How the Heck Do You Clean a Glass Shower Door?
In fact, for the squeegee-averse, opting to use the guest bathroom and its shower with a curtain instead of a glass door is a timesaving trick that is not uncommon. My friends recently admitted that they shower in their guest bathroom so they don’t have to clean their newly remodeled, all-glass master bath shower. There’s got to be a better way. And I think there is.
A squeegee is a windshield-wiper-like tool with a handle and a long, flat rubber blade used to clean or remove something (in this case water) from a surface.
Some squeegees have suction cups for attaching to walls for easy access and storage, while some come in colors or stainless steel for the style-conscious. Do they all work the same? In a nutshell, yes.
After each use, the experts advise, wring the cloths out tightly, and launder them at least once a week.
Either way, once the shower has been wiped down, finish the job with a quick misting of daily cleaner such as Method Daily, Tilex Daily Shower Cleaner, Mrs. Meyer’s Clean Day Tub and Tile or your own concoction (see below).
The best part about daily maintenance: You won’t need to deep-clean the shower as often and the glass will stay sparkly.
Beverly Leestma, DIY expert and author ofThe Make Your Own Zone, offers these directions for a chemical-free shower spray that saves both money and the environment: Mix together a half-cup of hydrogen peroxide, a half-cup of rubbing alcohol (a natural degreaser), 1 teaspoon liquid dish soap and 1 tablespoon dishwasher rinse aid in a 32-ounce spray bottle. Next, fill the bottle with water and, after capping, rock the bottle gently back and forth to combine the ingredients without making them foam up. Store away from sunlight.
Life happens, however, and when it does, things like daily maintenance can take a backseat. For glass shower enclosures, this means buildup, grime and the bath time blues. Sadly, it also means it will take more than a simple squeegee to get back to clean.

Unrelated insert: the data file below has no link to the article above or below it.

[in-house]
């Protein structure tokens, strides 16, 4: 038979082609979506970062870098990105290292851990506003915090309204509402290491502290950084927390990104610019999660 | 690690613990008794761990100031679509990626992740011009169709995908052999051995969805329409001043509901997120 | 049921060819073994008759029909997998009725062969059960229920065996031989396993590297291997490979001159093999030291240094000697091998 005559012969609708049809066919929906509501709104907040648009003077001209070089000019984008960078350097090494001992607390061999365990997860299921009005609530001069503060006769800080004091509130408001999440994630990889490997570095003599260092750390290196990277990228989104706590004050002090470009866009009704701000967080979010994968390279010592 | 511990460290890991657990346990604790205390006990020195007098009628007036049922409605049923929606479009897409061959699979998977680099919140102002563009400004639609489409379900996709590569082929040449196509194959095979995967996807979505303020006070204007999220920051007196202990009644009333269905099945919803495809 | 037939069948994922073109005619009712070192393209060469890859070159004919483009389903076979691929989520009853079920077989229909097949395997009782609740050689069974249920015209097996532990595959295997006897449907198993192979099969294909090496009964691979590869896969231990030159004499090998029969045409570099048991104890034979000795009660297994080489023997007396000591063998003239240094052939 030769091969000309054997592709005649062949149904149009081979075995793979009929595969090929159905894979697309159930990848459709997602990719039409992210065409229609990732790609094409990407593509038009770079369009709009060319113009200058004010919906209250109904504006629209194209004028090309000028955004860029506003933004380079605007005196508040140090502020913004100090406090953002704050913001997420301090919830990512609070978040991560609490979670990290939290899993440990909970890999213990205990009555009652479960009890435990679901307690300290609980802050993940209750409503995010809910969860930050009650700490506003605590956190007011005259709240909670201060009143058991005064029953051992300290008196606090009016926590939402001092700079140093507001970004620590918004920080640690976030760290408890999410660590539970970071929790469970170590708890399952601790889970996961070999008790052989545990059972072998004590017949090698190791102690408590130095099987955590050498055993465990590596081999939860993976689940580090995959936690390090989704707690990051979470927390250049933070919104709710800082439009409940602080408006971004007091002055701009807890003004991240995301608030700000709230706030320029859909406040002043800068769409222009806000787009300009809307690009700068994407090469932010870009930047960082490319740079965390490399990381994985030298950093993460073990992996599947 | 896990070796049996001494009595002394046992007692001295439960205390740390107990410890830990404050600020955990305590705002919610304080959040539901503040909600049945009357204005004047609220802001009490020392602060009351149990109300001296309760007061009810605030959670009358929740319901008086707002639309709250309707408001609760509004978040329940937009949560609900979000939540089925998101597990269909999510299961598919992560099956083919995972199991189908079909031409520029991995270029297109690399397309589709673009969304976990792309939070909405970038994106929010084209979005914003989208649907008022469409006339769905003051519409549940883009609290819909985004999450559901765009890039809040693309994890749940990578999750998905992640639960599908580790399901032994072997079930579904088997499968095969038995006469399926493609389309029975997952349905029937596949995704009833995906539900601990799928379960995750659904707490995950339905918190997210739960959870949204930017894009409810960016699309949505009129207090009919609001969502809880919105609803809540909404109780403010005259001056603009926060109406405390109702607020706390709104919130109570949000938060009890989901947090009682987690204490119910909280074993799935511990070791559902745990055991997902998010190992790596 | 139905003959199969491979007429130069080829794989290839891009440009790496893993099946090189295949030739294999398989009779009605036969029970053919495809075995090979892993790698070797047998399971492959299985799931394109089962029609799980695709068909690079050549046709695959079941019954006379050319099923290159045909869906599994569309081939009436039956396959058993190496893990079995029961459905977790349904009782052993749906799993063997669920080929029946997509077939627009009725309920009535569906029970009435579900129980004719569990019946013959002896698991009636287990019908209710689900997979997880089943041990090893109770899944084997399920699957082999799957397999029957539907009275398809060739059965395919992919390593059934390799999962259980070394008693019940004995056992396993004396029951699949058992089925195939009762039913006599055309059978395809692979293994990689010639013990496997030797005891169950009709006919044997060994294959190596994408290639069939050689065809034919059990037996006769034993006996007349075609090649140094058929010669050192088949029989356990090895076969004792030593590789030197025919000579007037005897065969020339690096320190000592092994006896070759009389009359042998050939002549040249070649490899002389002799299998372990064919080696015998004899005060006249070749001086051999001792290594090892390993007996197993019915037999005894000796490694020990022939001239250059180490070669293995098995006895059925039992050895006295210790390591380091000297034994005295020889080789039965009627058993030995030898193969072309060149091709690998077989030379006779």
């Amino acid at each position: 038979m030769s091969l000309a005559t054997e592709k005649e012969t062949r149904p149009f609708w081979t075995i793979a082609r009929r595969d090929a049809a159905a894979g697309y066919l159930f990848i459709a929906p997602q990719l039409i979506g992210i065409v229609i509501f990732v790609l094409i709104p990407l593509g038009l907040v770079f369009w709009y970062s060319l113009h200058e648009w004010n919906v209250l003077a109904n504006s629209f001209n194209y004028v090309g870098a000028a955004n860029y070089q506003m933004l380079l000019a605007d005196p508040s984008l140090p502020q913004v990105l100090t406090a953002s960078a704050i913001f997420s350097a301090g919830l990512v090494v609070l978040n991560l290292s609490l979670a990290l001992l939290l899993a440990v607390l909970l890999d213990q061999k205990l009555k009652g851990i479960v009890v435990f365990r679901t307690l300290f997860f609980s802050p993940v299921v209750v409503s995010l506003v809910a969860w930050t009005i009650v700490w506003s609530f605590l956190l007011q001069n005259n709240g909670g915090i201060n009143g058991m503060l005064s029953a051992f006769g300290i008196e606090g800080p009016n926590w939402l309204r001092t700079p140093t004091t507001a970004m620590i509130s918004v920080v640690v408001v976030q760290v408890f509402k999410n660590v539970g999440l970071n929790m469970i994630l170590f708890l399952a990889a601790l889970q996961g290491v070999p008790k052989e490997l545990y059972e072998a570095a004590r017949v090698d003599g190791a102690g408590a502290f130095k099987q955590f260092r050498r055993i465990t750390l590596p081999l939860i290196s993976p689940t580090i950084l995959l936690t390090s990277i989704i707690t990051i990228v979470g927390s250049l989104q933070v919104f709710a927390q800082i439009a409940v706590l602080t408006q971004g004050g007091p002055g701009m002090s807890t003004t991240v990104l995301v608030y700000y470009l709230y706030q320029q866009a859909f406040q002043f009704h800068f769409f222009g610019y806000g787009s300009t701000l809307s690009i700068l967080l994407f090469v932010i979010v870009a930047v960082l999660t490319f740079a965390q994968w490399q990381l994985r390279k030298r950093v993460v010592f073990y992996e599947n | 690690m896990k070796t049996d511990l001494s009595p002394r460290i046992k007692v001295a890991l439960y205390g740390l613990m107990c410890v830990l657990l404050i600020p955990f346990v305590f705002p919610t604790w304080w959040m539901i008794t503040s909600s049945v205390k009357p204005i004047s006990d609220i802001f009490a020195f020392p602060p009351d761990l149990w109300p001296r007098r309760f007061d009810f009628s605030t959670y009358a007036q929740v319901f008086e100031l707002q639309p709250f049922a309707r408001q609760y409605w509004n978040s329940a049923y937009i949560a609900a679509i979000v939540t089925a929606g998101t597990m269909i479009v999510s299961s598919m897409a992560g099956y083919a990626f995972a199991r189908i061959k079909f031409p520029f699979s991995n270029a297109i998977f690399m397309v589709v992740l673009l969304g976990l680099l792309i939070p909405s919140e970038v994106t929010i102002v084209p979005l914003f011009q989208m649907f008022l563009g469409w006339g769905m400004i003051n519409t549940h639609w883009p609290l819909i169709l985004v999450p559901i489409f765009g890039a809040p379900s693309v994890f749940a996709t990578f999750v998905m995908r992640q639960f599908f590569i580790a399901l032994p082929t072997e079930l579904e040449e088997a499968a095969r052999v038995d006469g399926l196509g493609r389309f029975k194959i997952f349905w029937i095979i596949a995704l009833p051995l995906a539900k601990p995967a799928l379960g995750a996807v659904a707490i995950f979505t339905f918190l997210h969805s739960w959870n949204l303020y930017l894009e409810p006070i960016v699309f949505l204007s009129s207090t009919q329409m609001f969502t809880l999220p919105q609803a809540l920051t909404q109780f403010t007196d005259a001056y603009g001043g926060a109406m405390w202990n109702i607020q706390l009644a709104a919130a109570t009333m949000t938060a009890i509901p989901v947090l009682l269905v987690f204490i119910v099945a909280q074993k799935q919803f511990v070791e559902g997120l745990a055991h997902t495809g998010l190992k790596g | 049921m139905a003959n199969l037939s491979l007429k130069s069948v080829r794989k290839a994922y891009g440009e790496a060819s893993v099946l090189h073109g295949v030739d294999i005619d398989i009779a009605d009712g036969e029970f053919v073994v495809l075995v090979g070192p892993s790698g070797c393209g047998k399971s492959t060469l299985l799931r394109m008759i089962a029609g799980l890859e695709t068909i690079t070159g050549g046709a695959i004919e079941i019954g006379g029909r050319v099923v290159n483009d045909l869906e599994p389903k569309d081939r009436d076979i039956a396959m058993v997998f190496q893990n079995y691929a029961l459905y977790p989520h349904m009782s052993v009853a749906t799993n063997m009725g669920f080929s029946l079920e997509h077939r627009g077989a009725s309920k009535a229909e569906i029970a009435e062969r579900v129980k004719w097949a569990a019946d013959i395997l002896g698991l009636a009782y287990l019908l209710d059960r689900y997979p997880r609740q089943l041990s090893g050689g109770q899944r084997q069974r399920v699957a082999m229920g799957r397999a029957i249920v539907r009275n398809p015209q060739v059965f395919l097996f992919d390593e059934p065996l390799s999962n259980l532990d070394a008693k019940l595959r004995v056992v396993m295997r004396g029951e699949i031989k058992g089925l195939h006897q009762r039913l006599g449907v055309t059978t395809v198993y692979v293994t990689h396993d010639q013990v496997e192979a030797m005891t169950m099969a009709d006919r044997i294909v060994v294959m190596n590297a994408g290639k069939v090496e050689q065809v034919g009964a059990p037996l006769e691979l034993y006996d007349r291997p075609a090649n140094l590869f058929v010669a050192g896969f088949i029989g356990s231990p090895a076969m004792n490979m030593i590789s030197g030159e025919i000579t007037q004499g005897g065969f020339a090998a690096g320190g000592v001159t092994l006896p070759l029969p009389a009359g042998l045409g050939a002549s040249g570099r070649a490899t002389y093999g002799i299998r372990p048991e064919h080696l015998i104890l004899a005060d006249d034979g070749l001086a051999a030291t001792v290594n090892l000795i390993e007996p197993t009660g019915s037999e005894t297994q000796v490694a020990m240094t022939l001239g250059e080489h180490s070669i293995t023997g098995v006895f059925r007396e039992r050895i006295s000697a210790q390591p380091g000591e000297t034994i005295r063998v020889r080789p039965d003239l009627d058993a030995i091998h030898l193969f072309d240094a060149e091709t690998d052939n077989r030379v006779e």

Jan M. Dougherty, cleaning expert and author of The Lost Art of House Cleaning, recommends using Krud Kutter, a biodegradable, nontoxic cleaner-degreaser. Her advice: Mix one part Krud Kutter with five parts water in a spray bottle.
Tip: Be sure to put the water in the bottle first, then the product. Otherwise foaming bubbles could make work even more of a chore.
A mixture of baking soda and water makes a scum-fighting scrub that many experts swear by. Measurements for the mixture will vary depending on how much you need. To get started, try using a half-cup of baking soda, then add water as needed to make a thick paste. Using a nonabrasive sponge, scrub the glass and rinse it with vinegar.
Once you’ve achieved a clean, sparkly surface, there are a few things you can do to make it last longer.
The big idea here is that hard water and soap scum won’t build up if they can’t stick to the surface. Think Teflon shower. Several products are designed to wick water away from surfaces, and although they weren’t created for bathroom use, the concept still applies. Rain-X and Water Armour, both found in the automotive department, are marketed for repelling water off windshields, but they can do the same for glass-walled showers.
How to do it: Spray the product on clean glass (being careful to avoid tile, metal and the shower floor) and reapply every three to four weeks). Some folks swear that after this treatment, they can skip the squeegee.
To clean the buildup and grime that accumulates in the hard-to-clean metal tracks that often frame sliding glass doors, Jill Schoff, author of Green Up Your Cleanup, has a solution. Literally.
In her book, Schoff recommends plugging any drainage holes or crevices in the track and filling it up with vinegar. Let the vinegar sit overnight and wipe clean in the morning. It gives new meaning to rise and shine!
Finally, if you want to significantly reduce the amount of soap scum on glass without eliminating showers or using the facilities at the gym, cleaning experts and Houzzers alike offer this advice: Ban the bar soap.
Almost all bar soaps contain talc, which produces the buildup. Consider switching to a non-talc-containing soap (such as Dove or natural soap), or opt for liquid soap instead.
Of course, there’s no escaping water spots, so some regular maintenance will still be required. It just won’t be as much.